John has lead a solitary life for thirty years since the death of Moonyeen Clare. But now Owens, a close friend, insists that he care for his niece, Kathleen, orphaned when her parents were... See full summary »
Two sailors who are always competing against each other set their sights on the same girl. When she chooses one over the other, their friendship ends acrimoniously. However, things change ... See full summary »
Dale Phillips (Since this is an educational film dramatizing facts about the sun it would be difficult to write a summary without spoilers. This summary is meant to excite and encourage ... See full summary »
William T. Hurtz
Apple Annie is an indigent woman who has always written to her daughter in Spain that she is a member of New York's high society. With her daughter suddenly en route to America with her new fiancé and his father, a member of Spain's aristocracy, Annie must continue her pretense of wealth or the count will not give his blessing. She gets unexpected help from Dave the Dude, a well-known figure in underground circles who considers Annie his good luck charm, and who obtains for her a luxury apartment to entertain the visitors - but this uncharacteristic act of kindness from a man with a disreputable reputation arouses suspicions, leading to complications which further cause things to not always go quite as planned. Written by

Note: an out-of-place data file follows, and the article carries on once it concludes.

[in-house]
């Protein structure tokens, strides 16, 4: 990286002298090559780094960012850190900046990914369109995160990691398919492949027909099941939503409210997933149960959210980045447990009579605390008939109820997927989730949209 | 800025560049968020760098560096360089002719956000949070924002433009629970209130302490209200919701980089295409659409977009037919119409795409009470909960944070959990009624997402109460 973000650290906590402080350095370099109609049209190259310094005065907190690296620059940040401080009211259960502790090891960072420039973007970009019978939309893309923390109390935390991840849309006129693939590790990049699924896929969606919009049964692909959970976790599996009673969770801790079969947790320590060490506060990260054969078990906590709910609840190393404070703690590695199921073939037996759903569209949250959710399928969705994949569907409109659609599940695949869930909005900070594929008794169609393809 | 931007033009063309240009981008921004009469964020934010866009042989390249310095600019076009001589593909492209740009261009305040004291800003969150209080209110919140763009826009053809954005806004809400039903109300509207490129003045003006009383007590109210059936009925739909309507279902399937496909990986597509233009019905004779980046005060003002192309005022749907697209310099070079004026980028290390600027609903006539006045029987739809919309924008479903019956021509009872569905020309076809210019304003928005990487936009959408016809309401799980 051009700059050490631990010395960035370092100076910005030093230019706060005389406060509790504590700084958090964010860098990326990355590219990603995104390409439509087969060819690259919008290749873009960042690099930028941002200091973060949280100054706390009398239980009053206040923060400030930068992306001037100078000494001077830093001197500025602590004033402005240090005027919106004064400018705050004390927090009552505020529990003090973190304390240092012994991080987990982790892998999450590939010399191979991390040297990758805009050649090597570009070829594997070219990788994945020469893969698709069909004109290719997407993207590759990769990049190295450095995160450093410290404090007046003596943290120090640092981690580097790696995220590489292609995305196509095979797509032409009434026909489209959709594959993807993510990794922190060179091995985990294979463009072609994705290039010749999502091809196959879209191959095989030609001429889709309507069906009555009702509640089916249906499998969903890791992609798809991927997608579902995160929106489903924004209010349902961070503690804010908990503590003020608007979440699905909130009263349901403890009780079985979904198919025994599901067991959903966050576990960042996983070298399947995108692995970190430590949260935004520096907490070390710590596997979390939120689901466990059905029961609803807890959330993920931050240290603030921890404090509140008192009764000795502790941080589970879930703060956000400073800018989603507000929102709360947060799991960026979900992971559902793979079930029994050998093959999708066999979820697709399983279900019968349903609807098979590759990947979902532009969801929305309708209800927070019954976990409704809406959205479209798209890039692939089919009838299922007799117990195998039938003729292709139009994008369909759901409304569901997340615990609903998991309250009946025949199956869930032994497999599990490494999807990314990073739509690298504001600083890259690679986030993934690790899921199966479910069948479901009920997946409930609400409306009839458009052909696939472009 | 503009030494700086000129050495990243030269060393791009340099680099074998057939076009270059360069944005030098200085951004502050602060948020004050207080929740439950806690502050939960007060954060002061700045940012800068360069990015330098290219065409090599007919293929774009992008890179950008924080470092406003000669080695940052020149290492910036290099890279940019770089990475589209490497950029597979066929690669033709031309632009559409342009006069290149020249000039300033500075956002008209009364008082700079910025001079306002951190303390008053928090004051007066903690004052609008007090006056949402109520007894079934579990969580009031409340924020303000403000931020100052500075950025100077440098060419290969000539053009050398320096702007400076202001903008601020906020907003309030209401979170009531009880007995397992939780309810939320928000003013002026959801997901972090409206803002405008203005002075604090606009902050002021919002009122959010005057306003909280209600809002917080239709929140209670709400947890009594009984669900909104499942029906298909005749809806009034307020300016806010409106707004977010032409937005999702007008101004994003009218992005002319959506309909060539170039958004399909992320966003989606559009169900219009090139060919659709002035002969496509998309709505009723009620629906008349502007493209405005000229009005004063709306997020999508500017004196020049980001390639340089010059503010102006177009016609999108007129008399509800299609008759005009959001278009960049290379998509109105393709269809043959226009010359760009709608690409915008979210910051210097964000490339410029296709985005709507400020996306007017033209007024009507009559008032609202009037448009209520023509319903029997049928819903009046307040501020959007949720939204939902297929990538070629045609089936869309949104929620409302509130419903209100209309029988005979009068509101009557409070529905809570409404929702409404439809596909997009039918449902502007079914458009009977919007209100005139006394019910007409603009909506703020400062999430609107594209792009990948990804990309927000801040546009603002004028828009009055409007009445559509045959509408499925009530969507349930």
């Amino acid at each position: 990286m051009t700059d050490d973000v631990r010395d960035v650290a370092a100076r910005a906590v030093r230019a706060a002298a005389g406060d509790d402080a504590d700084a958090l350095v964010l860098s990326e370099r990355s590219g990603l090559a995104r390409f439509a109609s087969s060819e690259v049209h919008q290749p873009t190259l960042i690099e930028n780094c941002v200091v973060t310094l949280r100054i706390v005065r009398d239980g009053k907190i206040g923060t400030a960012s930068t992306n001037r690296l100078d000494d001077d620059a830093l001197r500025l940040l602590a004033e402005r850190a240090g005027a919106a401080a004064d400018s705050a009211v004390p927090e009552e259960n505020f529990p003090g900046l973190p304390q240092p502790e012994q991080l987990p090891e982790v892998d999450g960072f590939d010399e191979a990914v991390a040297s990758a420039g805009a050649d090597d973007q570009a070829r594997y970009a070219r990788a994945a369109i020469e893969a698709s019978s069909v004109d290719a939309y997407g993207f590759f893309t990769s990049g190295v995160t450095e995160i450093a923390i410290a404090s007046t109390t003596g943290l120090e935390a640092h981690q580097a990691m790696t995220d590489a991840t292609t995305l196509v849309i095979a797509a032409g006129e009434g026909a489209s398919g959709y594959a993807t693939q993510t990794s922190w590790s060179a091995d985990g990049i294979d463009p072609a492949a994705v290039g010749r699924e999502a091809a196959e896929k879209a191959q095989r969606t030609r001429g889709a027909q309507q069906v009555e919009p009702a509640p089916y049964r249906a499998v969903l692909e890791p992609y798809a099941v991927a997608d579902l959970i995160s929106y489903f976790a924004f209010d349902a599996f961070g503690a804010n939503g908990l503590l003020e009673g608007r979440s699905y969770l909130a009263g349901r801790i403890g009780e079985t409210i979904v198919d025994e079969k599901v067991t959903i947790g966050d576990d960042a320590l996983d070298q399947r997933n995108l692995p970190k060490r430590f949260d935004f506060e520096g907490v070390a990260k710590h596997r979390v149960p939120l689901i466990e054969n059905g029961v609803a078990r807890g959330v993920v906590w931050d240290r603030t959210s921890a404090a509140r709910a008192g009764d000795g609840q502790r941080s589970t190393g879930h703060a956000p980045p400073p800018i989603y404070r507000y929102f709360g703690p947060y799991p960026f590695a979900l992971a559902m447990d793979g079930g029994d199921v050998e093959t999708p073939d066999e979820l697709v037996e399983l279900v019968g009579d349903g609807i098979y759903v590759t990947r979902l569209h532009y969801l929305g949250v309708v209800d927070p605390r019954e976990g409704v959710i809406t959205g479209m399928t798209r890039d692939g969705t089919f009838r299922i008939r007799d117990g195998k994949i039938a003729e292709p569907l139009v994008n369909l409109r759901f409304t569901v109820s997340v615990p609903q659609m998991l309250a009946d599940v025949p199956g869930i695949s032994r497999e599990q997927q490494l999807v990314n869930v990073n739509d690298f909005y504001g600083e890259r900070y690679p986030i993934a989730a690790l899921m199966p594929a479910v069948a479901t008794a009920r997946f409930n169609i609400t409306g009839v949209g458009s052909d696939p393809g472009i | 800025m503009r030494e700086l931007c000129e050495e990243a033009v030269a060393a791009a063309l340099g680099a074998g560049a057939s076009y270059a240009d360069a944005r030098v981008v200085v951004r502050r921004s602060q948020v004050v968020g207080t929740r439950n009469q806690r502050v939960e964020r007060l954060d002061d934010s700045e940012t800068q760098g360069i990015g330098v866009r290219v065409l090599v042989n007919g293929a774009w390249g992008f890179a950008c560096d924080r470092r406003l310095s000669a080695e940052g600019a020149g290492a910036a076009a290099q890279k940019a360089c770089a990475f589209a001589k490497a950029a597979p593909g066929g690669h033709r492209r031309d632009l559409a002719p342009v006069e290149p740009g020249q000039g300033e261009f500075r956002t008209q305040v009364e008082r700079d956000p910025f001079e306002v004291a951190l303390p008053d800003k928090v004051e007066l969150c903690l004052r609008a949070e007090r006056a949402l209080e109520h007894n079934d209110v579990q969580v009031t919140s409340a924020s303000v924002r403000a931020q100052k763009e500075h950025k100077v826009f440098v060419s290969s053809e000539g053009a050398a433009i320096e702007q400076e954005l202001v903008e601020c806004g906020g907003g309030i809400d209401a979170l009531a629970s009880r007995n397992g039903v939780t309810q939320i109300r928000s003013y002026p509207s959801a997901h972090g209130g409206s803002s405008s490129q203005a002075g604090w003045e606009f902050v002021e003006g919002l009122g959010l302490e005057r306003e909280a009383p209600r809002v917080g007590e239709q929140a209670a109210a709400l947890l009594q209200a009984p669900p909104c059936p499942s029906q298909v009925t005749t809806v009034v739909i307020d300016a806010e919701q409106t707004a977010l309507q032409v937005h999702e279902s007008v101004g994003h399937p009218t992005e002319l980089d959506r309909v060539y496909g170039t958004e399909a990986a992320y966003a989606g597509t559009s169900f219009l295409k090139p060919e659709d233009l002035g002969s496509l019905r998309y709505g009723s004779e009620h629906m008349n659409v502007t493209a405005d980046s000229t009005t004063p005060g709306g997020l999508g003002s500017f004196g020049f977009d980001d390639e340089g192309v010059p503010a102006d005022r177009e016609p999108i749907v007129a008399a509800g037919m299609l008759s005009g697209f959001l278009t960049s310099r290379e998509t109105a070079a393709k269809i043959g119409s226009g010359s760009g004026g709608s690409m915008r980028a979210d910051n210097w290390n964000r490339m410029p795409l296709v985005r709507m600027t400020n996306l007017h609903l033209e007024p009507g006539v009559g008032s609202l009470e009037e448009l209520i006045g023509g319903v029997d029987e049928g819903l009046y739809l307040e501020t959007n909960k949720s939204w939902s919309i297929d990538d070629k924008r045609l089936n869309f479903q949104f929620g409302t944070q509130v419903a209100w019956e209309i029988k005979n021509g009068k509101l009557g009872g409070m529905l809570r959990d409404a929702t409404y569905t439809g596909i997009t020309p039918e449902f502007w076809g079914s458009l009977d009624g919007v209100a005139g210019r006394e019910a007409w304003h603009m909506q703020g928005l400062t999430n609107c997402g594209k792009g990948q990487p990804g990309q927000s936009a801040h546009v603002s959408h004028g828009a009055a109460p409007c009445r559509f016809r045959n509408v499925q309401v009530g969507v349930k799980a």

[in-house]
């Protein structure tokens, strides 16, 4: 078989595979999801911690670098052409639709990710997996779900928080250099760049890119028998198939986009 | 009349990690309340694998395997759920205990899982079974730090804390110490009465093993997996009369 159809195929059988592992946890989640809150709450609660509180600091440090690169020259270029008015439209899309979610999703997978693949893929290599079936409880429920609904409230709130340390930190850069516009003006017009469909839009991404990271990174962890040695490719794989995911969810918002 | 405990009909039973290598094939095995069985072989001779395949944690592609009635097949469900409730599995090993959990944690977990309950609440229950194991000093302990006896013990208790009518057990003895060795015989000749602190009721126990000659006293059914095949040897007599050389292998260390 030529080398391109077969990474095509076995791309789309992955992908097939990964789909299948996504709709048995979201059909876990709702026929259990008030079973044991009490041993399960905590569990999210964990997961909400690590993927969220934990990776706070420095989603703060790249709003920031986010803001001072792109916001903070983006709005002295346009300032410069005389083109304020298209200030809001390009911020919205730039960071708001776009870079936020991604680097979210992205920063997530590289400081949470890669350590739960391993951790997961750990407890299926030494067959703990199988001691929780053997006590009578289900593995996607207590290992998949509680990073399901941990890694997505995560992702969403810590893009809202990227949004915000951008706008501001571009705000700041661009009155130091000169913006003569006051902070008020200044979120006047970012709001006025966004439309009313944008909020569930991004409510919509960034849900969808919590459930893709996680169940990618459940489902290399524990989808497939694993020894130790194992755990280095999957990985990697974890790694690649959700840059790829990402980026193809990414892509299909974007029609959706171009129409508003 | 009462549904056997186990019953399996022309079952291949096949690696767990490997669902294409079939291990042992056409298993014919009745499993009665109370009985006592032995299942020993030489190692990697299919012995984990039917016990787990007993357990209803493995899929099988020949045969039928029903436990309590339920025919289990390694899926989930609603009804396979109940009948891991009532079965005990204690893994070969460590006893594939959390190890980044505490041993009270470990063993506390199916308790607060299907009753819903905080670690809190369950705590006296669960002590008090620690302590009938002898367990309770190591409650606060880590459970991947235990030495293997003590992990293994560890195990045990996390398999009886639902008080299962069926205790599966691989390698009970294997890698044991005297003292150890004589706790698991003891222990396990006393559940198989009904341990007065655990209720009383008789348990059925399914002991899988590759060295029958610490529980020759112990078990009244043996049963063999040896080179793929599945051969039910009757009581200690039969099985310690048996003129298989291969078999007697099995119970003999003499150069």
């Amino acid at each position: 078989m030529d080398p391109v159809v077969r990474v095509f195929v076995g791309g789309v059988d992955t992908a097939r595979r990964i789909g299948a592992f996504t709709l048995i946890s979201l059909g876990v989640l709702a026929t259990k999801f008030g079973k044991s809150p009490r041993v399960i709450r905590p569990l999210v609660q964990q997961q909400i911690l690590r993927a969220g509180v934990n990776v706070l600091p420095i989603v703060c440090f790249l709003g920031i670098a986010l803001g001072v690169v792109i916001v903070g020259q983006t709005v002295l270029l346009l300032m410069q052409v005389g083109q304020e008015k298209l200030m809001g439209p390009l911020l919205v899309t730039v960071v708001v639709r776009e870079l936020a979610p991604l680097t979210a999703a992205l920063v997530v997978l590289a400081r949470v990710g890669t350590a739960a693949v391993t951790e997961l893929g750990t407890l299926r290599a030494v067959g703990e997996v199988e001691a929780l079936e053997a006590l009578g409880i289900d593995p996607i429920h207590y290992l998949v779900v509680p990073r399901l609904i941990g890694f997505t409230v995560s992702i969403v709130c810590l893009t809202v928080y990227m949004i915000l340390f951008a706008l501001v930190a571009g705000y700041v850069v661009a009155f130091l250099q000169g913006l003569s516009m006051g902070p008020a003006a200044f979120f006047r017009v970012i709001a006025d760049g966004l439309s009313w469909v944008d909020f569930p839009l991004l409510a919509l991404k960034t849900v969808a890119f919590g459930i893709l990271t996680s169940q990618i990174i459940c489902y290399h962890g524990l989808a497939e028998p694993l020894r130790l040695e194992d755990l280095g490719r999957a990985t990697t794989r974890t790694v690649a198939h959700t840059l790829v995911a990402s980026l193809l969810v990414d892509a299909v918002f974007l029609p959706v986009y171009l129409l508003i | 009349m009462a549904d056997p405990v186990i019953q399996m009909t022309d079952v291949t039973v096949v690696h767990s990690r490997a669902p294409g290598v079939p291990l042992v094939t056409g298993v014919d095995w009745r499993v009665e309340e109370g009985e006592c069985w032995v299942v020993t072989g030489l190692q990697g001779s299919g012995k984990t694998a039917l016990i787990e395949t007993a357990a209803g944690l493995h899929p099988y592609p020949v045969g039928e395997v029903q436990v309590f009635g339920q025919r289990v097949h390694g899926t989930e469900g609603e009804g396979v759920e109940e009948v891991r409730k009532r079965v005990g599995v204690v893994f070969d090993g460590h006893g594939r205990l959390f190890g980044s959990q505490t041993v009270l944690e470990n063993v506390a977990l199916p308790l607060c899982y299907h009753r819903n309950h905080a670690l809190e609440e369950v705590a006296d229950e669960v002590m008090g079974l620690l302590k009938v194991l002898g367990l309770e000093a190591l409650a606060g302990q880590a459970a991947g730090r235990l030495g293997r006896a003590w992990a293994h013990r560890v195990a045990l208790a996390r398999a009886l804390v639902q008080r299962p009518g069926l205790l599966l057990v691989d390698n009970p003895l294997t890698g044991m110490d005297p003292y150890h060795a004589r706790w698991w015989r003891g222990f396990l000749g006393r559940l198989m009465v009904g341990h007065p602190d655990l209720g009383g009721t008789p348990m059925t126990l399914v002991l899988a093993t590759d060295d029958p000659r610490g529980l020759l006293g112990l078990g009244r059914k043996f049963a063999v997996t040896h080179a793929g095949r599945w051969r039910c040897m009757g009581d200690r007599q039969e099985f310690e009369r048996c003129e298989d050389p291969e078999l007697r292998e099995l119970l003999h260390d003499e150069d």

While Dave the Dude's gang waits inside Missouri Martin's nightclub, Happy McGuire and Dave stand outside and are informed of the presence of the cops. Behind them on the left side of the double doors there is a "Closed" sign but the sign is gone when the interior shot has the two entering the club. See more »
[about working in a hotel]
People don't leave things in their rooms anymore. Do you know it's got so bad I gotta buy me own toothpaste?
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This sublime, charming fairy tale, about an old apple seller (the lovely May Robson) who is helped by a gangster named Dave the Dude (Warren William) and his buddies in order to make her rich and respectable for her returning daughter and in-law from Spain, is conceivably Capra's freshest, most underrated classic, perhaps with the exception of "The Bitter Tea of General Yen", which was also released in 1933. While "Bitter Tea" was a commercial flop, "Lady For a Day" proved to be Capra's first big success with the Depression-era audiences and a sign of things to come. A must-see!
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